First off, where did I ever mention medical imagery? I mentioned document transfer - hence paper records and charts. The Kindle and other e-readers seem to do just fine on the smaller screen. So, I guess millions of people using e-readers must be wrong, and your vastly superior and omniscient intellect must be correct.



    Second, my area of research is MRI and fMRI in drug abusers. You can read images just fine on smaller screens.



    But, you do not have to take my word for it, as it appears that the Playbook will get the eUnity Imaging App, which allows for the streaming of medical images.



    http://www.eweek.com/c/a/Health-Care...cation-689386/



    so apparently, I am not the only that thinks the idea is viable, but again, your superior intellect must know all and be correct.
  • Reply 128 of 132
    nhtnht Posts: 4,522member
    Quote:
    Originally Posted by grking View Post


    Clipboards = paper = standard size of 8.5 x 11. Until the advent of tablet computers, there was not much in the way of an alternative to paper. Also, if you notice, most doctors carry a pocket version of the PDR and a small flip style notebook that fits in the coat pocket.



    I'd have thought most docs had moved to Epocrates or something by now vs a pocket pdr. You can get it on pretty much any smartphone.



    Quote:

    Hence, when given the option, many/most doctors will put things in their pockets to leave their hands free.



    Well yeah...but the iPad fits too. Probably a little awkwardly once you put it into a case...you pretty much have to have one for the environment. Preferably a case you can easily sterilize.



    Quote:

    Part of the advantage of the Playbook would be that hospitals would not need to do their own integration if they already have BB servers installed. Supposedly the Playbook is ready to go once one turns it on. This lowers the cost to the hospital.



    BB servers have zip to do with the back end EMR/EDIS as far as I know. The key to a tablet's success in the medical arena will be software support by the various vendors...not how long it takes for IT to configure.
  • Reply 129 of 132
    grkinggrking Posts: 533member
    Quote:
    Originally Posted by nht View Post


    I'd have thought most docs had moved to Epocrates or something by now vs a pocket pdr. You can get it on pretty much any smartphone.



    The younger ones yes, but the older guys are traditionalists



    Quote:
    Originally Posted by nht View Post


    Well yeah...but the iPad fits too. Probably a little awkwardly once you put it into a case...you pretty much have to have one for the environment. Preferably a case you can easily sterilize.



    Unfortunately, the iPad does not fit easily into a standard pocket - in the sense of easy in and out, and the weight is a bit of an issue.



    Quote:
    Originally Posted by nht View Post


    BB servers have zip to do with the back end EMR/EDIS as far as I know. The key to a tablet's success in the medical arena will be software support by the various vendors...not how long it takes for IT to configure.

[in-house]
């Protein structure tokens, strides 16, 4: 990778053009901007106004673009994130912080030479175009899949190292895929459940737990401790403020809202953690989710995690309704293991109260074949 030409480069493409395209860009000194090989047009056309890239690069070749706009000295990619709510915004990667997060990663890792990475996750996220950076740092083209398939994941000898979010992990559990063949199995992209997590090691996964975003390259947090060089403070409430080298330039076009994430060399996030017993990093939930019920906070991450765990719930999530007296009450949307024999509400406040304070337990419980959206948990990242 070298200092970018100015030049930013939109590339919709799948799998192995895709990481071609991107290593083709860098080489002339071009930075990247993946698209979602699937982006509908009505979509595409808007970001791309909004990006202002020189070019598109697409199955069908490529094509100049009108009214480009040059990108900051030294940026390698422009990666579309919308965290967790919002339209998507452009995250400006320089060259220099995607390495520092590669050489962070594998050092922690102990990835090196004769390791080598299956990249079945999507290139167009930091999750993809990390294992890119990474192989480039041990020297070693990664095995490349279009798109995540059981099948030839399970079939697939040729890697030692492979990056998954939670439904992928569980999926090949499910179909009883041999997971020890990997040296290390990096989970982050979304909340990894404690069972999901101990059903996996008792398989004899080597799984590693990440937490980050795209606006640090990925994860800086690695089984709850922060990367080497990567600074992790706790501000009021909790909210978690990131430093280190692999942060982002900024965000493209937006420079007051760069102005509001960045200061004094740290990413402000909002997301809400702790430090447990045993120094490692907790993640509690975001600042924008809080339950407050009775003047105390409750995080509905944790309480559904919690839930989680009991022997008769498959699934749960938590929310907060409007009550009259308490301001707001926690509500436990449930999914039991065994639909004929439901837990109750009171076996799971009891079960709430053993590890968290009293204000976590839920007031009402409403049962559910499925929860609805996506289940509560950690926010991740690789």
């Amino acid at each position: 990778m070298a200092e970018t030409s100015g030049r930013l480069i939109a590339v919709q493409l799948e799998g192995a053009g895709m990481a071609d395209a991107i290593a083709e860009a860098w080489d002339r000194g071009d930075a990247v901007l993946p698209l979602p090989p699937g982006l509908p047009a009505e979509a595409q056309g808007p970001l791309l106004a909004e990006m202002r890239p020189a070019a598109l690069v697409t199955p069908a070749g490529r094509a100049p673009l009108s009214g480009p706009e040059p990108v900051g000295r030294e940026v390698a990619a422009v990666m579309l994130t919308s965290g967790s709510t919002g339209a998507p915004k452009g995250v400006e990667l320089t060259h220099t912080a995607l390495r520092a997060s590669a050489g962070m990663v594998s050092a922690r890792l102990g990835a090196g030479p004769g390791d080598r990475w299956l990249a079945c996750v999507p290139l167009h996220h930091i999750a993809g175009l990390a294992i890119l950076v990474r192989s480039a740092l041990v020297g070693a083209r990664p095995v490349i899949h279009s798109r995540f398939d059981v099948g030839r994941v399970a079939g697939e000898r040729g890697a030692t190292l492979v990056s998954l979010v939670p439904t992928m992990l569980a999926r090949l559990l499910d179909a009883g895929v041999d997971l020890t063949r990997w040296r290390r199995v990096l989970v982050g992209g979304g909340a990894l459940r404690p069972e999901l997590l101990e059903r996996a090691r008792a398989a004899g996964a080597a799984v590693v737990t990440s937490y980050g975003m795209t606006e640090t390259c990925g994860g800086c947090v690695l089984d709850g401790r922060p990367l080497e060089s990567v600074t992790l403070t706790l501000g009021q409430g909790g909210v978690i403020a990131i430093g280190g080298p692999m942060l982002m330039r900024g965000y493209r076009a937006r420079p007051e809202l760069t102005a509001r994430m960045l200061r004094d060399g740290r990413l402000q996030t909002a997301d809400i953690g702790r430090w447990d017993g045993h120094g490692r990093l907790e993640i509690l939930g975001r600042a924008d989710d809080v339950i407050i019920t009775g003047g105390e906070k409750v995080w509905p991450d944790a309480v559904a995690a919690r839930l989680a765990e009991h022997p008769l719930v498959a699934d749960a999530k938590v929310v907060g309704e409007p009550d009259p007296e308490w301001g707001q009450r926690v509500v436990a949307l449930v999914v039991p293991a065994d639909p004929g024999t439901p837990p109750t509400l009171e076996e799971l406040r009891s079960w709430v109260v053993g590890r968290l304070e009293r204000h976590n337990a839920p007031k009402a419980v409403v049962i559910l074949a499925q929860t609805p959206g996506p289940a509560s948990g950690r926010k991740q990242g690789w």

You may be right, I was just referring to the security aspects of data transfer for HIPAA regulations.
  • Reply 130 of 132
    hirohiro Posts: 2,663member
    Quote:
    Originally Posted by grking View Post


    First off, where did I ever mention medical imagery? I mentioned document transfer - hence paper records and charts. The Kindle and other e-readers seem to do just fine on the smaller screen. So, I guess millions of people using e-readers must be wrong, and your vastly superior and omniscient intellect must be correct.



    You didn't mention medical imagery, and that was a critical omission on your part. The ability to take imagery directly to a patient without specialized hardware is one of the primary reasons two of the organizations I know of are doing the iPad work.





    Quote:

    Second, my area of research is MRI and fMRI in drug abusers. You can read images just fine on smaller screens.



    I disagree, and that comes from conversations with the guy that developed (and owns, as in his work + hired talent to generate them) most of the patents on the imagery processing for those machines.



    Quote:

    But, you do not have to take my word for it, as it appears that the Playbook will get the eUnity Imaging App, which allows for the streaming of medical images.



    http://www.eweek.com/c/a/Health-Care...cation-689386/



    so apparently, I am not the only that thinks the idea is viable, but again, your superior intellect must know all and be correct.



    Well, just because something is made available, doesn't mean it will be successful. The Edsel was a car, available to the general public all the way until it was killed. The Galaxy Tab is available and getting killed so badly in reviews it will be non-viable pretty quickly.



    My points on image size and the Gizmodo evisceration of the 7" Galaxy Tab overall usability in the 7" form factor (for pretty much the same reasons) paint a awfully bleak picture for the probability of success for the PlayBook in anything that requires imagery unless it is impossible to get such imagery on an iPad. And we know that isn't the case.
  • Reply 131 of 132
    addaboxaddabox Posts: 12,664member
    Quote:
    Originally Posted by grking View Post


    Clipboards = paper = standard size of 8.5 x 11. Until the advent of tablet computers, there was not much in the way of an alternative to paper. Also, if you notice, most doctors carry a pocket version of the PDR and a small flip style notebook that fits in the coat pocket.



    So the only reason the clipboard size has endured is because "there's no alternative to paper" except, apparently, for smaller sized paper.



    Quote:

    Hence, when given the option, many/most doctors will put things in their pockets to leave their hands free.



    If smaller sized flip style notebooks that fit in a pocket are preferable, why does the clipboard not just endure, but remain the de facto standard? Doctors clearly have the option, small notebooks are available, yet the clipboard is ubiquitous.